I usually serve the stew over rice or bulgar pilaf, but today I poured it over a piece of toast from a rustic loaf. That made the stew seem even more homey, almost like an Italian bread soup.

I have strayed from Madhur Jaffrey’s original recipe in increasing the amounts of garlic and lemon juice.

LEMONY POTATO STEW

4 medium size potatoes
6 tablespoons olive oil
4 cloves garlic
2 medium size onions
14 oz whole canned plum tomatoes
14 oz canned chickpeas
1 1/2 to 2 teaspoons salt, or to taste
1/8 teaspoon freshly ground black pepper
2-3 tablespoons lemon juice

METHOD:

Boil the potatoes in their jackets. Drain. When they are cool enough to touch, peel and roughly chop them.

Roughly chop the onions. Mince the garlic.

Grate the canned tomatoes with a cheese grater into a bowl. This is a trick that will given them a rough and rustic texture You will use both the tomatoes and their canning juice. Rinse and drain the canned chickpeas well in a colander.

Heat the oil in a 10-inch skillet over medium heat. When hot, put in the garlic and onions. Stir and fry until onions are translucent, turning the heat down if necessary. Add the tomatoes and their juice. Stir and cook for 1 minute.

Add all the remaining ingredients (potatoes, chickpeas, salt, pepper, lemon juice) plus 1 cup water. Bring to a boil. Cover. Lower the heat and simmer gently for 20 minutes.



Indian Cream of Tomato Soup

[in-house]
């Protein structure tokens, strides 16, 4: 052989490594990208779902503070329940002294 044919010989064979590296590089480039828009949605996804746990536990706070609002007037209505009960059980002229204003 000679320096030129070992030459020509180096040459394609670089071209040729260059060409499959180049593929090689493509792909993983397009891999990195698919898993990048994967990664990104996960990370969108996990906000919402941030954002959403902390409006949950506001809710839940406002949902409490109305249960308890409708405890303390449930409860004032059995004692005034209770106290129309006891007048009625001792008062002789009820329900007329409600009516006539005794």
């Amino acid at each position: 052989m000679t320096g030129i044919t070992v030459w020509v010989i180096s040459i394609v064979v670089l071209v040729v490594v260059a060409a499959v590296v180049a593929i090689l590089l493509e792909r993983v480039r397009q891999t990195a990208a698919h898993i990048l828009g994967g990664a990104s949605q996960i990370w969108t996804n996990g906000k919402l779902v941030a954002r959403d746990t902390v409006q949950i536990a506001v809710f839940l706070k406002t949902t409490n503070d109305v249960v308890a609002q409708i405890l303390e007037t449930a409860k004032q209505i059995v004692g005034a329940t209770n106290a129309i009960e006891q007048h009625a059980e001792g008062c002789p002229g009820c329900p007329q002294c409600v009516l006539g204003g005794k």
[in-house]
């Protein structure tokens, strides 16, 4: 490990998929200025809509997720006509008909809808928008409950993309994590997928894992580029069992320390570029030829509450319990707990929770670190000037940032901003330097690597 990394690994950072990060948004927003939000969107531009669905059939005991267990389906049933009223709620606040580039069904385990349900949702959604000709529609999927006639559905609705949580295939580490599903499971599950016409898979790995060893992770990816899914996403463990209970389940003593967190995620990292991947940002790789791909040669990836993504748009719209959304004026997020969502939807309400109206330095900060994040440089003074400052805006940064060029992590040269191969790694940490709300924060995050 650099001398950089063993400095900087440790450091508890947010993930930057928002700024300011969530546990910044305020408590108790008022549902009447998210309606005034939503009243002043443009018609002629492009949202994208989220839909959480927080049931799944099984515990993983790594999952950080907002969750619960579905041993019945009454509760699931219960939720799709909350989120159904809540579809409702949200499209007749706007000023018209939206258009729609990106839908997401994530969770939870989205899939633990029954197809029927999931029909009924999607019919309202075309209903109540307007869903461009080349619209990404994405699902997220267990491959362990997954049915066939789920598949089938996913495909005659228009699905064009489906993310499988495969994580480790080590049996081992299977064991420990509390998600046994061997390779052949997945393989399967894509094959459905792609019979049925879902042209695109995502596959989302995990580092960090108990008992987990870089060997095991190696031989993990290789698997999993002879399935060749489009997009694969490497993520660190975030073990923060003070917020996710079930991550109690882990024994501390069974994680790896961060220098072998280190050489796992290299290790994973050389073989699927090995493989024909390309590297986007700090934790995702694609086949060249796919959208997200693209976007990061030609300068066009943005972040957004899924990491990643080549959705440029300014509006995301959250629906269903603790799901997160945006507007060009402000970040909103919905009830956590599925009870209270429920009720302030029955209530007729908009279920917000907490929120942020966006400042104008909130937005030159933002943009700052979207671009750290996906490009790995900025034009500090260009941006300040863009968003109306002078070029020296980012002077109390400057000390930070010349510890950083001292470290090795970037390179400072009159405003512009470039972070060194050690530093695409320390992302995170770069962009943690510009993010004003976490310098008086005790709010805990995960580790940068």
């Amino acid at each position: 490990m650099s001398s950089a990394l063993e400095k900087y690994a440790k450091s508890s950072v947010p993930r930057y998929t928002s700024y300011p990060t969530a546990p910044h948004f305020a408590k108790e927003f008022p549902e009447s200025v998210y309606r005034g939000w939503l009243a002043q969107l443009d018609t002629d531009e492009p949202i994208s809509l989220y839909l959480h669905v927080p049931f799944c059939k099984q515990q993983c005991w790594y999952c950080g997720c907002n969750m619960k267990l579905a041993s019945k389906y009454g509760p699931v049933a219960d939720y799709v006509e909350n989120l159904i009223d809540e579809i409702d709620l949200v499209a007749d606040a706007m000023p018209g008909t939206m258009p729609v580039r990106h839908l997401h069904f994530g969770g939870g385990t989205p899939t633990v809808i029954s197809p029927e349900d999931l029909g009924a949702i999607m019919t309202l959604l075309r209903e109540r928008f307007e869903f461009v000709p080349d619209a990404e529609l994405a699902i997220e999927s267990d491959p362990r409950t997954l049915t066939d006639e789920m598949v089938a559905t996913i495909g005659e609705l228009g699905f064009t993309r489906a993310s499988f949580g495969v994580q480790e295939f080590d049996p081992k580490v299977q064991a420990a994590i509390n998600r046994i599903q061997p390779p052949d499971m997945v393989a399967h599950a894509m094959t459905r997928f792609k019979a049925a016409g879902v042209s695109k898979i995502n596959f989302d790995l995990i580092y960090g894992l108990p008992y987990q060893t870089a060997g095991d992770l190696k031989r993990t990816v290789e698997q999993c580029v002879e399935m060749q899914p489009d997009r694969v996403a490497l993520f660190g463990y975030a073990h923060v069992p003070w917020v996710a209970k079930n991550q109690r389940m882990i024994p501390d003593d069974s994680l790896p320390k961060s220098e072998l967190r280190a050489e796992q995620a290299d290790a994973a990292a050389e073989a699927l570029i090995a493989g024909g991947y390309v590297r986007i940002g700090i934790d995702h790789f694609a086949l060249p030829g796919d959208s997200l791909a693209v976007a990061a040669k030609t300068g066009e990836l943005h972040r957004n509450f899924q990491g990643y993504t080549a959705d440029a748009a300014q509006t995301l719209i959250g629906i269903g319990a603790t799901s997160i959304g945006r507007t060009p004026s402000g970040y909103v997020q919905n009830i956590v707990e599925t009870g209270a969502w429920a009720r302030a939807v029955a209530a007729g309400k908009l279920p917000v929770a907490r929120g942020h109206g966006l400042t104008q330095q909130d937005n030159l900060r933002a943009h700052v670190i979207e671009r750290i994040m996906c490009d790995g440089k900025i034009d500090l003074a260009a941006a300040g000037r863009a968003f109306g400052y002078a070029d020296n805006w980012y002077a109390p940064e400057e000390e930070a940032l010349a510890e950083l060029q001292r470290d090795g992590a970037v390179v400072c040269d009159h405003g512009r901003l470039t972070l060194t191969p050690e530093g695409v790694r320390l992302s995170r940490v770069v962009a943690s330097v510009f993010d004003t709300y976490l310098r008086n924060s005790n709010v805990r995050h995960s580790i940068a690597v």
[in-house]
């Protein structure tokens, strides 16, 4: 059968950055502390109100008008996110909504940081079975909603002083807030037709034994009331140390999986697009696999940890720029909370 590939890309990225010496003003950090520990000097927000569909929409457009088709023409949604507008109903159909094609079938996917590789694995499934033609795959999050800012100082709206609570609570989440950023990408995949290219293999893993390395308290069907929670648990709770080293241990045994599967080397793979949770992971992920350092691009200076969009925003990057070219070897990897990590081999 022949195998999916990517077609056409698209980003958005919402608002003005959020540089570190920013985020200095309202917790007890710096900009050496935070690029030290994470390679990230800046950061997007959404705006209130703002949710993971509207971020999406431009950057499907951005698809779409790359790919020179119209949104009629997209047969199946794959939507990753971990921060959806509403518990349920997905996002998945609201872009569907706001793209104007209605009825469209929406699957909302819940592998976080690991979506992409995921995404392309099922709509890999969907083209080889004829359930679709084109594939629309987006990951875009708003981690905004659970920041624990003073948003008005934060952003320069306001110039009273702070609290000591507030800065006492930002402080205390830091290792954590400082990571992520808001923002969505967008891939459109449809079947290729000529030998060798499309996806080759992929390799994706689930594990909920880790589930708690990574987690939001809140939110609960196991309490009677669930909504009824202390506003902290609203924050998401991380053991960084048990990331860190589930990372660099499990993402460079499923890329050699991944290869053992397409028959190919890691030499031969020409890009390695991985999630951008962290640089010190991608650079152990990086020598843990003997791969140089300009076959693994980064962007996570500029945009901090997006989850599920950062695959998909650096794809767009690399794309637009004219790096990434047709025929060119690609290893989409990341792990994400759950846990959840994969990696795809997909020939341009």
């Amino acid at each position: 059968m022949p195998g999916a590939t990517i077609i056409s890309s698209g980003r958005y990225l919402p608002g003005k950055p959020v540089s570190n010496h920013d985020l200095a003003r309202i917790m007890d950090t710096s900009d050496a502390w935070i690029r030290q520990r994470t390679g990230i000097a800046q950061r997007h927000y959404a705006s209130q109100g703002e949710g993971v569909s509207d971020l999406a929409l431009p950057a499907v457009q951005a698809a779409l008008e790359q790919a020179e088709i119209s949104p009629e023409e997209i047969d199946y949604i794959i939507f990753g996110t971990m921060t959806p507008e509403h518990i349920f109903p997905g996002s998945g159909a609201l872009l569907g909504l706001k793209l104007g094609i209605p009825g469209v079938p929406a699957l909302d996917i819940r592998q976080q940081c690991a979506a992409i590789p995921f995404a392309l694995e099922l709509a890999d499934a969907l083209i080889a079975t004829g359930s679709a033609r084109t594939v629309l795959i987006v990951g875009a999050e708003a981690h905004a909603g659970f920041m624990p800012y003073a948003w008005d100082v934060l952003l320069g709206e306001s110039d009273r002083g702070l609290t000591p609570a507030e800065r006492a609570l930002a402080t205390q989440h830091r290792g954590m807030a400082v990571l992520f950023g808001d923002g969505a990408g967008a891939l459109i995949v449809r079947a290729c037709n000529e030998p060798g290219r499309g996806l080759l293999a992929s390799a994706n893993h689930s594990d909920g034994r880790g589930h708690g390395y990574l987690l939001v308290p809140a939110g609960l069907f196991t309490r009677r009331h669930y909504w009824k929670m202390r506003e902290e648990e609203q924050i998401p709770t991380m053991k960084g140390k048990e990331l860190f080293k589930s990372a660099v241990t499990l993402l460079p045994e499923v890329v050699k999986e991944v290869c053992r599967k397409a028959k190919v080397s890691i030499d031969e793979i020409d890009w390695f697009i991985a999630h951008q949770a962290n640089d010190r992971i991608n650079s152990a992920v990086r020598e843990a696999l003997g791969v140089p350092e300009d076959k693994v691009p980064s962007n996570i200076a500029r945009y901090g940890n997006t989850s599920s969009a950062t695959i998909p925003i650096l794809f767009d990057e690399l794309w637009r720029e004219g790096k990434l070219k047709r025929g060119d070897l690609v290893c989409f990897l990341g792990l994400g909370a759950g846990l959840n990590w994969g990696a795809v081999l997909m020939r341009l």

February 11, 2010, 12:50 pm
Filed under: recipes, soups | Tags: , , ,

I’ve been making this soup for years, an Indian adaption of the British classic. It’s steeped in spices, savory and lemony. My version is inspired by Madhur Jaffrey’s World of the East Vegetarian Cooking. My departure from her method lies in increasing the spices and aromatics, and from time to time swapping half-and-half instead of her heavy cream. You can make your own decision regarding milk-fat-percentage.

I consider the lemongrass optional, since I’ve lived in places where it’s tricky to find. In that situation I simply add more lemon juice at the end. Lemongrass infuses a more subtle fragrance than lemon itself, but please don’t feel like its absence makes the recipe prohibitive. In fact, half the time I throw together an all-lemon version.

However you really should try your best to procure some curry leaves. They make the soup distinctive. Fresh leaves are best, but dried will do. They look a bit like bay leaves, and have a deep, earthy savoriness. These days even sweet ol’ Bakersfield has some serious Indian delis, so I’ll just bet you can find curry leaves if you look for them.

This is truly one of my favorite soups, and that’s a serious statement coming from me. I remember a conversation with my friend Katy last summer in which we discussed why we would never get tattoos. One of my top reasons was that my favorite things in life would look silly as tattoos… like a bowl of soup. I don’t think you want to imagine a bowl of soup tattoo on my ankle.

Which is to say that I’m serious about soup, and this is one of the best. Even my tomato-hating mother now adores it. The curry leaves and the cumin won her over.

INDIAN CREAM OF TOMATO SOUP

28-ounce can whole plum tomatoes
1 tablespoon sliced lemongrass (optional)
1 tablespoon curry leaves
1-inch piece of fresh ginger, sliced
1 1/4 teaspoon salt
4 tablespoons unsalted butter
2 tablespoons flour
1/2 cup heavy cream or half-and-half
2 1/2 cups milk
2 teaspoons whole cumin seeds
1/8 teaspoon freshly ground black pepper
1/8 teaspoon cayenne pepper
2-4 tablespoons lemon juice, to taste

METHOD:
Combine the tomatoes, lemon grass, curry leaves, ginger, 1/2 teaspoon salt, and 1/2 cup water in a saucepan and bring to a boil. Cover, lower the heat, and simmer gently for 15 minutes. Uncover, turn heat up to medium, and simmer another 15 minutes.